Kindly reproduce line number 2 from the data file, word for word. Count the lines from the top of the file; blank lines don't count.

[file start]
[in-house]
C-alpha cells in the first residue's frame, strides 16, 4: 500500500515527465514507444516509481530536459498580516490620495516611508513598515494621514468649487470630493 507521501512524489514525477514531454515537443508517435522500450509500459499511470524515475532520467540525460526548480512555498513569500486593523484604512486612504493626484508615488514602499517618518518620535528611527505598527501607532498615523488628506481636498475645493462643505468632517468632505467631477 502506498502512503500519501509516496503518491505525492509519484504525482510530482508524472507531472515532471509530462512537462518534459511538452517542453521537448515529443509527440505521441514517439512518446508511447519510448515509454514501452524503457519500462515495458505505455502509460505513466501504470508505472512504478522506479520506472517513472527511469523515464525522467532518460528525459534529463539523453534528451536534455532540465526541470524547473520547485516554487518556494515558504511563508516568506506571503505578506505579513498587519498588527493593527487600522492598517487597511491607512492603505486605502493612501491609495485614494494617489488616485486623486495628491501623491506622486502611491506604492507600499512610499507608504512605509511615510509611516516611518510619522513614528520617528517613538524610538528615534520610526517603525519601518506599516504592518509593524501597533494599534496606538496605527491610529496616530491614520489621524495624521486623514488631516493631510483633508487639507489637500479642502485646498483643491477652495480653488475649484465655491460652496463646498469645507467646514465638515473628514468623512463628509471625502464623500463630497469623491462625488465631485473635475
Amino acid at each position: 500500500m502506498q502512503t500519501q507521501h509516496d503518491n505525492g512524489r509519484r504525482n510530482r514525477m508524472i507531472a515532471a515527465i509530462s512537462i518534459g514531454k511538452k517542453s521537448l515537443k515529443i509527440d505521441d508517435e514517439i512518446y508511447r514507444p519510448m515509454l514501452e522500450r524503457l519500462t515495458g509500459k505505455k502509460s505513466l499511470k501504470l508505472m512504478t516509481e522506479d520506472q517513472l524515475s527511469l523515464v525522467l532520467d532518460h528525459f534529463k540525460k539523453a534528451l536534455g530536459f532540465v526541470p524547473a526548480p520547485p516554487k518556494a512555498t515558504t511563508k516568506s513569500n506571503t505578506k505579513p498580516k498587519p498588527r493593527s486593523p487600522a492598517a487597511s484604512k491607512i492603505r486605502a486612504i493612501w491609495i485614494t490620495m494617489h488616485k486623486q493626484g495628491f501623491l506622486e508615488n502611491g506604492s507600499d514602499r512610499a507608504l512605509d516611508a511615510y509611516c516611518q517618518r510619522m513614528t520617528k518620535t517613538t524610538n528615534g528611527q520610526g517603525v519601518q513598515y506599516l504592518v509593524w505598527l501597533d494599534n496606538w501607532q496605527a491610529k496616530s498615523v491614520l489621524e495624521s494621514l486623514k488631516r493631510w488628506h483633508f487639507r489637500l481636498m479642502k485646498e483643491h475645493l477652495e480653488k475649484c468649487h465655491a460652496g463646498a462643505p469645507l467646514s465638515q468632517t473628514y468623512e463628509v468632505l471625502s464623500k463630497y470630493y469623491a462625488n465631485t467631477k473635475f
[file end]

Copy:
C-alpha cells in the first residue's frame, strides 16, 4: 500500500515527465514507444516509481530536459498580516490620495516611508513598515494621514468649487470630493 507521501512524489514525477514531454515537443508517435522500450509500459499511470524515475532520467540525460526548480512555498513569500486593523484604512486612504493626484508615488514602499517618518518620535528611527505598527501607532498615523488628506481636498475645493462643505468632517468632505467631477 502506498502512503500519501509516496503518491505525492509519484504525482510530482508524472507531472515532471509530462512537462518534459511538452517542453521537448515529443509527440505521441514517439512518446508511447519510448515509454514501452524503457519500462515495458505505455502509460505513466501504470508505472512504478522506479520506472517513472527511469523515464525522467532518460528525459534529463539523453534528451536534455532540465526541470524547473520547485516554487518556494515558504511563508516568506506571503505578506505579513498587519498588527493593527487600522492598517487597511491607512492603505486605502493612501491609495485614494494617489488616485486623486495628491501623491506622486502611491506604492507600499512610499507608504512605509511615510509611516516611518510619522513614528520617528517613538524610538528615534520610526517603525519601518506599516504592518509593524501597533494599534496606538496605527491610529496616530491614520489621524495624521486623514488631516493631510483633508487639507489637500479642502485646498483643491477652495480653488475649484465655491460652496463646498469645507467646514465638515473628514468623512463628509471625502464623500463630497469623491462625488465631485473635475